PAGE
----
Assessing Discussions of Related Work through Citation-based Recommendations and Network Visualization
|Publisher Information:||Bamberg : Otto-Friedrich-Universität|
|Year of publication:||2022|
|Source/Other editions:||3rd Workshop on Open Citations and Open Scholarly Metadata, Oct 05, 2022, Online. Zenodo, 2022. - DOI: 10.5281/ZENODO.7123500|
|is version of:||10.5281/ZENODO.7123500|
|Licence:||Creative Commons - CC BY - Attribution 4.0 International|
A discussion of related work is part of every research paper and grant proposal submission, and as such is evaluated in the reviewing process. If a reviewer is an expert in all covered areas, a qualified judgement of the section can be expected. However, in many cases, especially when the discussion touches on different research areas and application domains, most reviewers will only have a partial understanding of the related research. Hence, they face a difficult challenge in assessing the quality and completeness of the discussion of related work. Starting an own full-fledged literature search with traditional academic search tools poses an unrealistically high effort for the reviewers.
Facilitated by an increased availability of open citation data, a new group of tools has recently been published that support users in tracking the citation links of multiple researcher papers. For instance, “Citation Gecko” and “PURE suggest” visualize the surrounding citation network and suggest related papers that are linked through citations to the selected ones. Other tools, like “ResearchRabbit” and “Inciteful”, embed similar features with a broader range of analysis and recommendation options. Loading the list of references of a paper under review, these tools hence allow inspecting the citation network and suggest related, non-listed publications. This can be the starting point for an efficient check of the character and completeness of a related work discussion.
In this talk, I specifically explore the capabilities of our tool “PURE suggest” (https://fabian-beck.github.io/pure-suggest/) for assessing a list of references. The top-ranked suggestions can be quickly checked for relevancy. If the scores of these suggestions are comparable to the scores of already included papers, this might already hint at a gapped discussion. Boost keywords help the reviewer to investigate specific directions more closely. Filtering by year allows checking whether the newest publications have already been considered. Similarly, filtering for underrepresented works might point out relevant, but somewhat unknown works that have been overlooked. The cluster-oriented visualization of the citation network reveals whether expected clusters of works show in the network, are missing, or disconnected.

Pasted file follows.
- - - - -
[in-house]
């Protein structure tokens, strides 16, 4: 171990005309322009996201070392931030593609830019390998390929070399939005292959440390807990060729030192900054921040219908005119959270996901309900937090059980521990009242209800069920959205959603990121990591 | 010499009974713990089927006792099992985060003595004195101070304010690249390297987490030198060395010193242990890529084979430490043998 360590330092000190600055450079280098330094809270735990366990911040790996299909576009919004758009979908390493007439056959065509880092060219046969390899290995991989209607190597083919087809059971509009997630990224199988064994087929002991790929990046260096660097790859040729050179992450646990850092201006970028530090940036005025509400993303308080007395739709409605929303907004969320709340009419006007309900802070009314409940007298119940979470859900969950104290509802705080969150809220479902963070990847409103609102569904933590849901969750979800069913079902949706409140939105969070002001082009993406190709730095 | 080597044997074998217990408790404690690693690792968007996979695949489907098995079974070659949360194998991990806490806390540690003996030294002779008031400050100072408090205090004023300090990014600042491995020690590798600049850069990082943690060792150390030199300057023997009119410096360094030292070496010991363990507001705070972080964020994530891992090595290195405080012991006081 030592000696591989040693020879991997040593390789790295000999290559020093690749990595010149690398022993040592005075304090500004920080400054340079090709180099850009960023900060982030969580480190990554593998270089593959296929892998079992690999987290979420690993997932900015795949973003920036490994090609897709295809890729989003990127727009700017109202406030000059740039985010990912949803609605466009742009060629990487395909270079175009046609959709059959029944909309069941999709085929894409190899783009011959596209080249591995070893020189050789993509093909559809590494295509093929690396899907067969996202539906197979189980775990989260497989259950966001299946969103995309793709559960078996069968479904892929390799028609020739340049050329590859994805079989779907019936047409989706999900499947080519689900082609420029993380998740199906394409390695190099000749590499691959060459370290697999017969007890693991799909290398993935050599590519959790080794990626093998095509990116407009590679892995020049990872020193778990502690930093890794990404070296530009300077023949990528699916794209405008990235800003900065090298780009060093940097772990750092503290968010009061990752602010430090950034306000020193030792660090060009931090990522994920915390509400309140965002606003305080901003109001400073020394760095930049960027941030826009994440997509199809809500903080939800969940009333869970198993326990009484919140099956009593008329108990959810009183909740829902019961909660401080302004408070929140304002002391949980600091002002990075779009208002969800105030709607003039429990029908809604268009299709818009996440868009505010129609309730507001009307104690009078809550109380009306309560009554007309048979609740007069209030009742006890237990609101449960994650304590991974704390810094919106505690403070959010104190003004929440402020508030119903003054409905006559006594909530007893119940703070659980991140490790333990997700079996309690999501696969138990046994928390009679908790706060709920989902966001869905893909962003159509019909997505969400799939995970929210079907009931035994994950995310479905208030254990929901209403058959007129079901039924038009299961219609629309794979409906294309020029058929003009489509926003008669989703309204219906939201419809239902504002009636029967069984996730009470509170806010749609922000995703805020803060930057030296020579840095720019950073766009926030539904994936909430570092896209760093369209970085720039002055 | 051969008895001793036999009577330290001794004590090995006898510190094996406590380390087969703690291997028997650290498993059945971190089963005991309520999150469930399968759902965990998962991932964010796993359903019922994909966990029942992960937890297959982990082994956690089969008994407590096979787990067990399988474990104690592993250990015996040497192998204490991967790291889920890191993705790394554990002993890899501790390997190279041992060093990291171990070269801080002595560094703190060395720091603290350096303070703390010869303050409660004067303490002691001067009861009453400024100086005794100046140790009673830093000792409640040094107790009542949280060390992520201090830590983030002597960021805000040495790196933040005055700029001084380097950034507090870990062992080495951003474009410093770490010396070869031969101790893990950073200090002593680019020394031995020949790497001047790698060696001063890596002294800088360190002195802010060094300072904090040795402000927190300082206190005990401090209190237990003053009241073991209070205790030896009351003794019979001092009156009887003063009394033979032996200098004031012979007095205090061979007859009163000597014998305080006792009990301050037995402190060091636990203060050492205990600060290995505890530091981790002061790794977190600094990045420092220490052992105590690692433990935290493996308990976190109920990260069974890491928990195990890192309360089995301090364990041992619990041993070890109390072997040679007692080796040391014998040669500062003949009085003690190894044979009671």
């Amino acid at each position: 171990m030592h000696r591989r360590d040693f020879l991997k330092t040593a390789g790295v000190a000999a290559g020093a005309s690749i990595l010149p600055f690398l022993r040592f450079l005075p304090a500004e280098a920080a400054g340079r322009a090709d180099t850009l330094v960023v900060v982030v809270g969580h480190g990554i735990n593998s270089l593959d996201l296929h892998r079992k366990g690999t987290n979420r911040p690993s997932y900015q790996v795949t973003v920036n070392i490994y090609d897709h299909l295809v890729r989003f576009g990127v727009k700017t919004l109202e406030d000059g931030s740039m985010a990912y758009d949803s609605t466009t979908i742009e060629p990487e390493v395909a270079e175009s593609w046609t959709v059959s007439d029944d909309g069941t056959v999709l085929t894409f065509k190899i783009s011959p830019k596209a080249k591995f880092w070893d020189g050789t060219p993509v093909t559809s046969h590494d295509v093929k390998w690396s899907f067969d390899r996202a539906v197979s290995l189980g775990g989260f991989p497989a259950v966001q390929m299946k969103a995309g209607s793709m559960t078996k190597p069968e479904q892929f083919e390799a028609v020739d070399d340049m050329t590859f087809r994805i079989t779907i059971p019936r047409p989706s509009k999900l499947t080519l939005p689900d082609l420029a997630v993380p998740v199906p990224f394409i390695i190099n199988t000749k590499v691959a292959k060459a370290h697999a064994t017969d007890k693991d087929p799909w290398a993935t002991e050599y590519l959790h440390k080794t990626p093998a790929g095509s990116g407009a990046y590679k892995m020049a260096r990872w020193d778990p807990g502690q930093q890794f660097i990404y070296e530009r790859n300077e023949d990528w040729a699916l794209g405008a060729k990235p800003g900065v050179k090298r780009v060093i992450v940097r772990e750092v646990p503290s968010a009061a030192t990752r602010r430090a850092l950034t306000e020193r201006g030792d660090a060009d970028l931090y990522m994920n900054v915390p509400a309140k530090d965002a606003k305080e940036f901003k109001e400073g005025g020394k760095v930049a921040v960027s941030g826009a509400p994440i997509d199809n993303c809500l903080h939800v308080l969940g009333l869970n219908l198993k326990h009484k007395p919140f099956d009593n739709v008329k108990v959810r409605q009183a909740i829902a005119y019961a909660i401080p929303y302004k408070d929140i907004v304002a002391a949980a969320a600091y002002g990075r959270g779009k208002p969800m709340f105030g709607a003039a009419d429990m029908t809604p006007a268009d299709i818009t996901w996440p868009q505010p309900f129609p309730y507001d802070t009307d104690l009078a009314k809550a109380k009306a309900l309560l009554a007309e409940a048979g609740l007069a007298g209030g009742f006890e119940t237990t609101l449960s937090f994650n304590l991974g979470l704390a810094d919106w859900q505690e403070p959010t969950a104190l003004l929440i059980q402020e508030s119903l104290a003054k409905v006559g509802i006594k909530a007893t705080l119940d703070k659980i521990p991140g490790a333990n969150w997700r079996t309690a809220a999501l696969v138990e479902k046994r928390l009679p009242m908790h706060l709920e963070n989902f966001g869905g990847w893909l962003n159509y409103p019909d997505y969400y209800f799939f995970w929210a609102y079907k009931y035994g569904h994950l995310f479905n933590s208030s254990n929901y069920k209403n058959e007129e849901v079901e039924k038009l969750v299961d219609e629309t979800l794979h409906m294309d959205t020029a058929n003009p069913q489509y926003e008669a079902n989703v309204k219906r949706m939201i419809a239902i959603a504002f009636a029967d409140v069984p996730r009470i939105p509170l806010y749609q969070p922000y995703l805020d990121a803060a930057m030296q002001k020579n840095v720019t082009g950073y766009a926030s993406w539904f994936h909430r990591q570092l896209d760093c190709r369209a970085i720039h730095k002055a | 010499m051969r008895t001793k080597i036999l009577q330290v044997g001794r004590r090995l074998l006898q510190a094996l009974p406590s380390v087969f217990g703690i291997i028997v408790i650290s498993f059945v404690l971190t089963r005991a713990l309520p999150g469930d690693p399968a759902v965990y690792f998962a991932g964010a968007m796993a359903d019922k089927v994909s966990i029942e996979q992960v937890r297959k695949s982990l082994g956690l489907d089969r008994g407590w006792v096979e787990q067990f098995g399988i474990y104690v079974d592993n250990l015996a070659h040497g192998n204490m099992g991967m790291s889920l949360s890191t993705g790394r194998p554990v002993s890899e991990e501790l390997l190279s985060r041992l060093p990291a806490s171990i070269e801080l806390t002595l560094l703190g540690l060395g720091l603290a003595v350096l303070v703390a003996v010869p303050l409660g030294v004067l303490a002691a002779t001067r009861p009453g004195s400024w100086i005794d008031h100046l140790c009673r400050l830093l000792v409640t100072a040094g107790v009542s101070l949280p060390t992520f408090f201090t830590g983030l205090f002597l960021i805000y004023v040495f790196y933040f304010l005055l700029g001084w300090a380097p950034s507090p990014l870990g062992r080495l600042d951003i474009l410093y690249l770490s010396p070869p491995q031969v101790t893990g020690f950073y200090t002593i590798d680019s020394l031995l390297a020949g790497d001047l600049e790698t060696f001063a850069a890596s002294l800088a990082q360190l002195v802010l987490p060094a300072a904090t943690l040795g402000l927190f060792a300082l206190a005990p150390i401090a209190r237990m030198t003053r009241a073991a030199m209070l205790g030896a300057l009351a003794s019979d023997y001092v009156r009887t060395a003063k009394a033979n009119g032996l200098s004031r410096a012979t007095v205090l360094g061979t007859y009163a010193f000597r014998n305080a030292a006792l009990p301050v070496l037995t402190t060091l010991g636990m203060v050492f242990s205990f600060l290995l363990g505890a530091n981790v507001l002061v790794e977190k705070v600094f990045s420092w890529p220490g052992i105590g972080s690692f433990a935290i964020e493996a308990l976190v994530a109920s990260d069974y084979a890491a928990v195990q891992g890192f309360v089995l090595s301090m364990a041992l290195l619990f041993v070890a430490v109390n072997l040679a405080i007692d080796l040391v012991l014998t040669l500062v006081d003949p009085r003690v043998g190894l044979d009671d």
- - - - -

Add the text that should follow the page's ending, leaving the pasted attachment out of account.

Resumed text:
This demonstrates that these tools, although targeted primarily on literature search, can be also leveraged for assessing lists of related work in the sense of a sanity check. It does not replace the expertise of the reviewers but complements it with a data-driven approach. The reviewers work with the tool and use it as an aid to reflect on various aspects of the related work. Of course, a similar approach can be used by the authors of the submission already to prevent gaps in their discussion of related work. Although it might sound like a threat to the suggested assessment, on the contrary, it would be a desirable effect as it will, already in the first place, likely improve the quality of the submitted work.
|GND Keywords:||Zitatenanalyse; Bewertung; Literaturrecherche|
|Keywords:||open citations, citation network, research assessment, literature search|
|DDC Classification:||004 Computer science|
|RVK Classification:||ST 274|
|Open Access Journal:||Ja|
|Release Date:||9. November 2022|
originated at the
University of Bamberg
University of Bamberg